n 1882 the American Association was formed after its first formal meeting was held in Cincinnati on November 2, 1881. The original franchises were: Baltimore Orioles, Cincinnati Red Stockings (expelled from the National League for selling beer at home games and letting a semi-pro team play games there on Sunday), Louisville Eclipse, Philadelphia Athletics, Pittsburgh Alleghenys and St. Louis Browns. The American Association placed teams in cites unoccupied by the National League and captured both Philadelphia and Cincinnati. At the conclusion of the 1882 season the National League Champion Chicago White Stockings played the American Association Champion Cincinnati Red Stockings, in Cincinnati, with each team winning one game. Some consider this the first "World Series." The two leagues would end the season against each other again in 1884.
The National League appealed to more middle-class audiences by requiring its teams to charge fifty cents admission, banning the sale of alcohol, and refusing to play on Sundays. The rival American Association appealed to immigrant and working-class audiences by charging only a quarter, selling liquor and playing Sunday ball.
In 1884 the Union Association of Professional Base-Ball Clubs was formed by Henry Lucas, a St. Louis lawyer. His league did not institute the "reserve clause," which was used by the National League since September 1879. The reserve clause stated that a certain number of players could be retained by their team for the following season and were not to be persuaded to play for another club. The original Union Association teams were; Altoona Mountain Cities, Baltimore Unions, Boston Reds, Chicago Unions, Cincinnati Outlaw Reds, Philadelphia Keystones, St. Louis Maroons and Washington Nationals. There were now 33 major league base ball teams in the United States. The Union Association lasted only one season.
The American Association and the National League would abide by the same rules for the 1887 season and on November 4, 1889, John Montgomery Ward would help formulate the Players' League. In October of 1885 Ward had formed the Brotherhood of Professional Base Ball Players in an effort to unionize the players and promote their best interests. The Players' League stipulated that there would be no reserve clause, a player could not be traded without his consent and could not be released outright without the approval of the team's board of directors. Original Players' League teams were; Boston Reds, Brooklyn Ward's Wonders, Buffalo Bisons, Chicago Pirates, Cleveland Infants, New York Giants, Philadelphia Quakers and Pittsburgh Burghers. Although The Players' League out drew both the National League and American Association, it folded after only one season.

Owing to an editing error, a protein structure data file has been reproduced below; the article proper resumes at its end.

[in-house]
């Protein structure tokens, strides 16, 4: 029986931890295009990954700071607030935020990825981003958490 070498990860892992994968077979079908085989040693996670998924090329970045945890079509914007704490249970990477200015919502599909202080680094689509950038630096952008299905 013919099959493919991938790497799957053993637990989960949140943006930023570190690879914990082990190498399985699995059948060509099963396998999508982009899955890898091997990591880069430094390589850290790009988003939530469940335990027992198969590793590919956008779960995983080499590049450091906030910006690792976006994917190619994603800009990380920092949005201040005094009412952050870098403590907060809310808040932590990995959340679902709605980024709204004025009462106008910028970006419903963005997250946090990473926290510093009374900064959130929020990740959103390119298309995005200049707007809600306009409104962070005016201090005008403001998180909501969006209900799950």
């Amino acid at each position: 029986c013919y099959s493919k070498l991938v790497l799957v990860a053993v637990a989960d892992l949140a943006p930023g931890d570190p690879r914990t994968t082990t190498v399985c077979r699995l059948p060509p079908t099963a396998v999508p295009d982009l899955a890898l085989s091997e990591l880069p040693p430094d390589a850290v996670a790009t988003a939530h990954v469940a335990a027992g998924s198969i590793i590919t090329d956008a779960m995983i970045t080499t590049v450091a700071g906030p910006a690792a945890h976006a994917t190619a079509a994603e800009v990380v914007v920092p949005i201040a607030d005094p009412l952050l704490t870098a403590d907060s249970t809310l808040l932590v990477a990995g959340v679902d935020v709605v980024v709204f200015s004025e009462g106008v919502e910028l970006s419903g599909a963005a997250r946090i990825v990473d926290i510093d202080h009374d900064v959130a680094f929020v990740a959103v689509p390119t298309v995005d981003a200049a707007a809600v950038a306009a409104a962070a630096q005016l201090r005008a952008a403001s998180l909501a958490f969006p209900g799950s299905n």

After the 1891 season on December 18, the National League absorbed four American Association teams (Baltimore Orioles, St. Louis Browns, Louisville Colonels and Washington Senators) and became one 12-team league known as the National League and the American Association of Base Ball Clubs. The name was permanently changed to the National League in 1900. Hence, even today the National League is sometimes referred to as the "Senior Circuit."
The formation of the American League, "The Junior Circuit," would follow in 1901.